For such a good-looking coupe, the Astra GTC offers reasonable value. The Vauxhall Astra GTC 1.7CDTi costs £21,200, but our test car also had a number of options. These included 19-inch five-spoke alloy wheels rather than the standard 18-inch alloys (£565.00), VXR exterior styling pack (body-colour front lower spoiler, side sills, rear lower skirt and rear roof spoiler) (£800.00), Navi 600 satellite navigation system (£855.00), ‘Sight and Light Pack’ (£230.00), mobile phone system with Bluetooth (£220.00), front and rear parking distance sensors (£385.00), space-saver spare wheel (£85.00), leather pack (£1050.00) and LED Rear lights (£115.00), taking the total price of this car to £25,505. Vauxhall’s FlexRide adaptive damping system is available as a £790 option across the GTC range.
There are two trim levels, Sport and SRi, which are available for all engines, and there are three diesel engine options and three petrol versions.
In terms of diesels, the 1.7 CDTi is available in two states of tune, providing either 110PS and 280Nm of torque, or 130PS and 300Nm. Combined cycle fuel consumption for both is 62.8mpg with standard wheel rims fitted, and each achieves 119g/km. The 2.0 CDTi produces 165PS with 350Nm of torque, yet this still has a respectable combined fuel consumption of 58.9mpg and emissions of just 127g/km (with 18 or 19-inch wheels).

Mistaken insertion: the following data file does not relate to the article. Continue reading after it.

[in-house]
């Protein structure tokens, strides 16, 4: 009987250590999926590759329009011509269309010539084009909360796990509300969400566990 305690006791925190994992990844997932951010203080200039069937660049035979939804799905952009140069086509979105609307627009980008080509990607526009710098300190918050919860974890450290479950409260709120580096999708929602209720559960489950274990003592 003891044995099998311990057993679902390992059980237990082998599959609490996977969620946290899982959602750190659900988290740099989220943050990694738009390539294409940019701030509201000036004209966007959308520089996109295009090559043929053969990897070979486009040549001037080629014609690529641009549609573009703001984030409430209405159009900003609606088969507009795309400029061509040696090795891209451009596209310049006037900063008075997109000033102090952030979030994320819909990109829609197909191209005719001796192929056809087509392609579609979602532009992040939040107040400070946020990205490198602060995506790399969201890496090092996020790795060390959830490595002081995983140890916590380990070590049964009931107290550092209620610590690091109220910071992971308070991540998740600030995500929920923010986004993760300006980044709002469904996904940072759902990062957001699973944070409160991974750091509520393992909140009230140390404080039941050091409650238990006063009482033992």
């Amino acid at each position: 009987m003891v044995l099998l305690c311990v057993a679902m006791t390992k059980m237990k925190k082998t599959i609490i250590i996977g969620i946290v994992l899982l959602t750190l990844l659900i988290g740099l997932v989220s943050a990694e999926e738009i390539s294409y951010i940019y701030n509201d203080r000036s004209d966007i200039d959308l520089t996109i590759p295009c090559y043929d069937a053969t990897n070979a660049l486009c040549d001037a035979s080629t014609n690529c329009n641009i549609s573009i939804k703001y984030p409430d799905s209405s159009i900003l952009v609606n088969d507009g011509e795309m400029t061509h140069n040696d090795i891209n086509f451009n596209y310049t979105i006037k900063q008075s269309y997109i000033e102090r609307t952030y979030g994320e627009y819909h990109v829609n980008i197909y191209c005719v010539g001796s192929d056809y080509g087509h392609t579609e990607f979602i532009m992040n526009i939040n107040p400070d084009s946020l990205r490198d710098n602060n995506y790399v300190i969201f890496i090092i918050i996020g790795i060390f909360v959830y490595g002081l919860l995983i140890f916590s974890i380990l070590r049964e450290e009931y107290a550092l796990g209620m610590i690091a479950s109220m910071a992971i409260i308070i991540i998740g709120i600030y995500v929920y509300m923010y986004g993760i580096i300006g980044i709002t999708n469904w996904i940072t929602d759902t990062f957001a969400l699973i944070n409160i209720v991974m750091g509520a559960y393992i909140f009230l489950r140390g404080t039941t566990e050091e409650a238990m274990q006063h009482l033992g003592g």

The 180PS 1.6-litre turbo petrol is the best version to drive, but it falls well short on economy compared to the diesel models. There are also two 1.4-litre turbo petrol units, with either 120PS or 140PS output.
Although the Astra is cheaper to buy, it’s likely that it won’t hold its value as well as a Scirocco.
The Vauxhall Astra GTC 1.7CDTi looks good, especially with the optional 19-inch wheels fitted to this car. It’s also practical for a coupe. It makes sense for company car buyers, as it has low emissions for this class of car, and so it also has low Benefit in Kind tax liability. However the diesel engine is noisy, and in 130PS form, it doesn’t have great performance. With this engine, it’s also not the most fun car in its class to hustle through corners.
So the Vauxhall Astra GTC 1.7CDTi is a bit of a sheep in wolf’s clothing – it looks good but isn’t outstanding under the skin – and so it gets a Green Car Guide rating of 7 out of 10. The Astra GTC is basically a sound car but this engine does not seem to work as well as the 1.6-litre petrol as a driver’s car, although it’s the obvious green choice.
If you are travelling up and down the nation’s motorways on business and want to look sporty, then certainly consider this car. However in our view the Scirocco has the edge in terms of refinement and driving dynamics. If you like the Astra GTC and this is a private purchase, try a petrol engine; it won’t be as economical but it will be lighter, quieter, smoother, more responsive, and cheaper.
However there’s one other real problem for the Astra GTC – and for all other sports coupes. That problem is the Subaru BRZ / Toyota GT 86. With its light weight and incredibly adjustable rear-wheel drive handling, that car changes the expectations for all sports coupes, and the Astra and all of its rivals have a lot of catching up to do.
Fuel economy extra urban:
Fuel economy urban:
VED band D – £0
Company car tax liability (2012/13):